Film Review – London Has Fallen
London Has Fallen
There’s a moment early into the action in London Has Fallen where the film’s hero Mike Banning (Gerard Butler) executes a bad guy in an isolated situation. President of the United States, Benjamin Asher (Aaron Eckhart) is watching Banning as he does this and responds with a question, “Was that necessary?”. Banning gives himself a moment, as if to actually think about this question, then briskly responds with, “No” and walks away from the scene. The moment, while played for laughs, also represents a certain sense of self conscious awareness. Olympus Has Fallen wasn’t necessarily a huge box-office smash. It’s worldwide take-in was just under double the film’s $70 million budget, which in today’s big budget revenues is barely successful. Also, it’s not like audiences and critics were so taken by the movie that it warranted a sequel, especially when a sequel to a Die Hard knock-off means just another Die Hard type scenario to knock-off.
Picking up after the events of Olympus, Banning is now a clean-cut member of the President’s personal Secret Service detail. He’s also married, and guess what, expecting a child at what looks like at anytime now. But before that can happen the Prime Minister of England dies and all the world leaders, including President Asher, have to go to London for the funeral. Turns out this is a big trap to kill all the world’s leaders because some terrorist’s family members were killed by U.S. drones intended for them. But as Asher himself even points out, Banning is a superhuman and therefore keeps Asher alive as they are doggedly pursued across London.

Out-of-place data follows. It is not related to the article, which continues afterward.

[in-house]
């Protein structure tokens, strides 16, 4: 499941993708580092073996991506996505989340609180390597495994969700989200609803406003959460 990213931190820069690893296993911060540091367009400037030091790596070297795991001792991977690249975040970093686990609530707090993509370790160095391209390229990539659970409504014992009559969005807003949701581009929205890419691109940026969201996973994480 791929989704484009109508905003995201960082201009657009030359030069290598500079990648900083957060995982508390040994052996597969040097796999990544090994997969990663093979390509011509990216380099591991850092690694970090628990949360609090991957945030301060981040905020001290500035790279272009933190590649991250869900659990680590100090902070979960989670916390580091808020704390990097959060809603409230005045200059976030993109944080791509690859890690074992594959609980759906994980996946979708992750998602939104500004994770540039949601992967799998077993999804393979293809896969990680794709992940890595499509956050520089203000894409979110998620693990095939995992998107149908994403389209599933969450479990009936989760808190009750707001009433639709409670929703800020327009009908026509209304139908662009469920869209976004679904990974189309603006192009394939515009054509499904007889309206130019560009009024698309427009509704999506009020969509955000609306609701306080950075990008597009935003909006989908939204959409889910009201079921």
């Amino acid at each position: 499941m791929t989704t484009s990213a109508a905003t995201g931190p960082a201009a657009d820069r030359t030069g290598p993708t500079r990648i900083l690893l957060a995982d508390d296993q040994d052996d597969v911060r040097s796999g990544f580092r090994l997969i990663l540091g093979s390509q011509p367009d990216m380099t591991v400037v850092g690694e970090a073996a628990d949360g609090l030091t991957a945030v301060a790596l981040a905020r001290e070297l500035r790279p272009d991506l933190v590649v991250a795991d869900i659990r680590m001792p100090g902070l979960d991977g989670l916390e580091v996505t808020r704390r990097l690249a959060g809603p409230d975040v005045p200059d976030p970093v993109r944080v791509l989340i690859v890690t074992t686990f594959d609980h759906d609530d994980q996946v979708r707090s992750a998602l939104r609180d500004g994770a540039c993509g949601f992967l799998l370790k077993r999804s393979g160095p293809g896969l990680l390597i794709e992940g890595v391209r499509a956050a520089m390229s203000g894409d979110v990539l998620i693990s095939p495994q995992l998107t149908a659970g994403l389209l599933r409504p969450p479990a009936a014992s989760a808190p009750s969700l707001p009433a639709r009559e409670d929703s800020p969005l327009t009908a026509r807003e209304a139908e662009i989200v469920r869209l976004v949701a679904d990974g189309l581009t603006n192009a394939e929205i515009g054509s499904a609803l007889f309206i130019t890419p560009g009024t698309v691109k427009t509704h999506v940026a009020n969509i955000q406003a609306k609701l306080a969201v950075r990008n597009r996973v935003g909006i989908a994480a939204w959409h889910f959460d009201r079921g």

London Has Fallen may not take place in as enclosed an area as say the White House, but it does make use of London’s tightly corridored landscape of streets and flats as claustrophobic spaces for violence to be committed and escaped from. And there is a lot of violence to be committed here. While this isn’t the next classic action movie, it, as well as its makers, are fully aware of what they are making. Which is essentially a really stupid, cheap looking, and downright offensive piece of viscera that boasts a youthful enthusiasm for macho behavior, terribly hilarious lines of dialog and lots of unremorseful acts of violence. While trying to escape the initial attack in a car, a terrorist’s head comes through Banning and co.’s rear window, Banning looks at the guy trying to hold on and simply unloads a few rounds at point blank range into the attacker’s head, relieving him from the worry of holding on.
The terrorists of course are Muslim and the movie makes sure we know that through visual details as well as anything said aloud. There’s nothing really subtle to be gleaned here. But that’s not what the movie is aiming for. Butler’s Banning certainly carries himself like the invincible superhuman of the heydays of Schwarzenegger and Stallone. He’s definitely not above lying down some carnage and following it up with a snappy, macho quip as he does when expressing his parchment and desire for water, in one of the movie’s more hilarious moments. The plot never gets complicated and simply provides a MacGuffin of Banning and Asher must survive, which is just fine when out of nowhere and for no reason at all the movie pulls off a long-take that follows Banning and a group of British soldiers down a street under heavy fire, the camera panning back and forth between good guys and bad guys. While for the trained eye there’s obvious CGI (computer generated image) assistance in pulling the shot off, the fact they did it and the amount of coordination that it must’ve taken gives the movie a certain level of credence, as far as action movies go, that it didn’t possess until that moment.
For all its loud, banging stupidity, there’s a level of sincerity in the movie’s simple aim at being an R-rated action flick. Sure, it’s offensive, a lot of the CGI shots in the first half look really bad and it relatively features no conflict other than just watching a bunch of dudes getting killed in various, heinous ways, but if that’s all it’s attempting to do, then it does that rather well.